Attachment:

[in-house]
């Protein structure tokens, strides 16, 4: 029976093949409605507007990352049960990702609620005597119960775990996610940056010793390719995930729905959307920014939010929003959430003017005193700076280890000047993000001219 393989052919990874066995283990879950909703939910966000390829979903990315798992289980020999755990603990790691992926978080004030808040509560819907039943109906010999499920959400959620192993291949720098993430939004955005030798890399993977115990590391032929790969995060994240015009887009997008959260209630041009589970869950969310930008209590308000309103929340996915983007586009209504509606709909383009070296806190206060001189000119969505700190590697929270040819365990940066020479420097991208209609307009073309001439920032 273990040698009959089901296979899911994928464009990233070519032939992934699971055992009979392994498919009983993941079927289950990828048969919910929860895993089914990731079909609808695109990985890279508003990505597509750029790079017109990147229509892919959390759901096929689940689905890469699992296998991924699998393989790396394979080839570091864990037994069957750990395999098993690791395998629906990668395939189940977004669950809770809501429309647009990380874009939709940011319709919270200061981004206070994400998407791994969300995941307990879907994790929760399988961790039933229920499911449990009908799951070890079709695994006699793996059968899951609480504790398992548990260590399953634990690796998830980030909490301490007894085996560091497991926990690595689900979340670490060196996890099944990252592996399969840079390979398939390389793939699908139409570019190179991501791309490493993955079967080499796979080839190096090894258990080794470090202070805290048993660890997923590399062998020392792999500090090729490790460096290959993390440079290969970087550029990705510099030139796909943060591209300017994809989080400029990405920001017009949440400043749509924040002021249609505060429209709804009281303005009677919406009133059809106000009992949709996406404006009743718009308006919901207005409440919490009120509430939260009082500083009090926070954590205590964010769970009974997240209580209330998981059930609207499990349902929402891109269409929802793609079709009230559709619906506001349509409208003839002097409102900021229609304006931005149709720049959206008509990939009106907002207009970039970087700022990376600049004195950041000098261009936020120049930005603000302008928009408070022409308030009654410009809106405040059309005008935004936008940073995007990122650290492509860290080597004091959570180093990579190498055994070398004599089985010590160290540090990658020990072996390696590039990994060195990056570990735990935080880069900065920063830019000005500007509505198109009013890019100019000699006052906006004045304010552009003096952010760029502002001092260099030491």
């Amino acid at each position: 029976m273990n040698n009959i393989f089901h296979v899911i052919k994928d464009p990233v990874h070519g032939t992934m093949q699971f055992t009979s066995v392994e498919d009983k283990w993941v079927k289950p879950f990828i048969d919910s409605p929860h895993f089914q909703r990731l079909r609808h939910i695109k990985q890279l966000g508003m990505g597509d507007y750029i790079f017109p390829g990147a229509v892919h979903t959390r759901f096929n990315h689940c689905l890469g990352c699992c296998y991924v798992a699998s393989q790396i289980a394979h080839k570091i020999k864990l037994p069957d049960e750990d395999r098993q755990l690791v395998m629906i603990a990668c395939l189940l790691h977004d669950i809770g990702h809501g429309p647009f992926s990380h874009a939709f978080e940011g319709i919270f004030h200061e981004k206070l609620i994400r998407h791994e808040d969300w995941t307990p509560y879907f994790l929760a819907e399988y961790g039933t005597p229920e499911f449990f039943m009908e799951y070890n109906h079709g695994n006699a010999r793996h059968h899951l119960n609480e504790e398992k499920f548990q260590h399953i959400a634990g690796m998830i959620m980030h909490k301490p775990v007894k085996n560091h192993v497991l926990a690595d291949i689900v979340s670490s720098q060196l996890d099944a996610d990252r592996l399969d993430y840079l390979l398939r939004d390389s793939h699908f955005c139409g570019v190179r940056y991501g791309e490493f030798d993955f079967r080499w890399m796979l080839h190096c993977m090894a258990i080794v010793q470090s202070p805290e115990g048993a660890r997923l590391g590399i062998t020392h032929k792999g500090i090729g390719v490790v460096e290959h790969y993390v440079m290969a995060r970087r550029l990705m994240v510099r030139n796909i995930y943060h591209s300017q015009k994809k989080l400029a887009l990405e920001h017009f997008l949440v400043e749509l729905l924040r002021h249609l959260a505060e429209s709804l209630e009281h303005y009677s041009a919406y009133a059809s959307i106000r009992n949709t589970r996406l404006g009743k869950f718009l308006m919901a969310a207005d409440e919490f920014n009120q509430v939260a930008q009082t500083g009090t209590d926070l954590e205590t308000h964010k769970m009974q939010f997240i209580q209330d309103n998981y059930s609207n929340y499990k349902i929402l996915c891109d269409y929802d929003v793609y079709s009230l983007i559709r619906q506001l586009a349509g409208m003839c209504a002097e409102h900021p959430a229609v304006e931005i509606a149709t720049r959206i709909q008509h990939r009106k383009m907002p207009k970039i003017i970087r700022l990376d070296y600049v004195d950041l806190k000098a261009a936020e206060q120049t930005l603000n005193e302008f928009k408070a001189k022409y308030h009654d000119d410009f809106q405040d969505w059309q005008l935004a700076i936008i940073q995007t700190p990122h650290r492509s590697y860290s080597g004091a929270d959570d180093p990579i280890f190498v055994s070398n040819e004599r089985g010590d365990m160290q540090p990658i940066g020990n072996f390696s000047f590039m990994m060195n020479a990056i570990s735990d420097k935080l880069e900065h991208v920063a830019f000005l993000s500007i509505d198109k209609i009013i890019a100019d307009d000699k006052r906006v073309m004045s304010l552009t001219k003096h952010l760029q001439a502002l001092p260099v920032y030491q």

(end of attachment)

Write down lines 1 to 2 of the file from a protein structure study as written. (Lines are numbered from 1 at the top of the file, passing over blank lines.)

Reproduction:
[in-house]
């Protein structure tokens, strides 16, 4: 029976093949409605507007990352049960990702609620005597119960775990996610940056010793390719995930729905959307920014939010929003959430003017005193700076280890000047993000001219 393989052919990874066995283990879950909703939910966000390829979903990315798992289980020999755990603990790691992926978080004030808040509560819907039943109906010999499920959400959620192993291949720098993430939004955005030798890399993977115990590391032929790969995060994240015009887009997008959260209630041009589970869950969310930008209590308000309103929340996915983007586009209504509606709909383009070296806190206060001189000119969505700190590697929270040819365990940066020479420097991208209609307009073309001439920032 273990040698009959089901296979899911994928464009990233070519032939992934699971055992009979392994498919009983993941079927289950990828048969919910929860895993089914990731079909609808695109990985890279508003990505597509750029790079017109990147229509892919959390759901096929689940689905890469699992296998991924699998393989790396394979080839570091864990037994069957750990395999098993690791395998629906990668395939189940977004669950809770809501429309647009990380874009939709940011319709919270200061981004206070994400998407791994969300995941307990879907994790929760399988961790039933229920499911449990009908799951070890079709695994006699793996059968899951609480504790398992548990260590399953634990690796998830980030909490301490007894085996560091497991926990690595689900979340670490060196996890099944990252592996399969840079390979398939390389793939699908139409570019190179991501791309490493993955079967080499796979080839190096090894258990080794470090202070805290048993660890997923590399062998020392792999500090090729490790460096290959993390440079290969970087550029990705510099030139796909943060591209300017994809989080400029990405920001017009949440400043749509924040002021249609505060429209709804009281303005009677919406009133059809106000009992949709996406404006009743718009308006919901207005409440919490009120509430939260009082500083009090926070954590205590964010769970009974997240209580209330998981059930609207499990349902929402891109269409929802793609079709009230559709619906506001349509409208003839002097409102900021229609304006931005149709720049959206008509990939009106907002207009970039970087700022990376600049004195950041000098261009936020120049930005603000302008928009408070022409308030009654410009809106405040059309005008935004936008940073995007990122650290492509860290080597004091959570180093990579190498055994070398004599089985010590160290540090990658020990072996390696590039990994060195990056570990735990935080880069900065920063830019000005500007509505198109009013890019100019000699006052906006004045304010552009003096952010760029502002001092260099030491």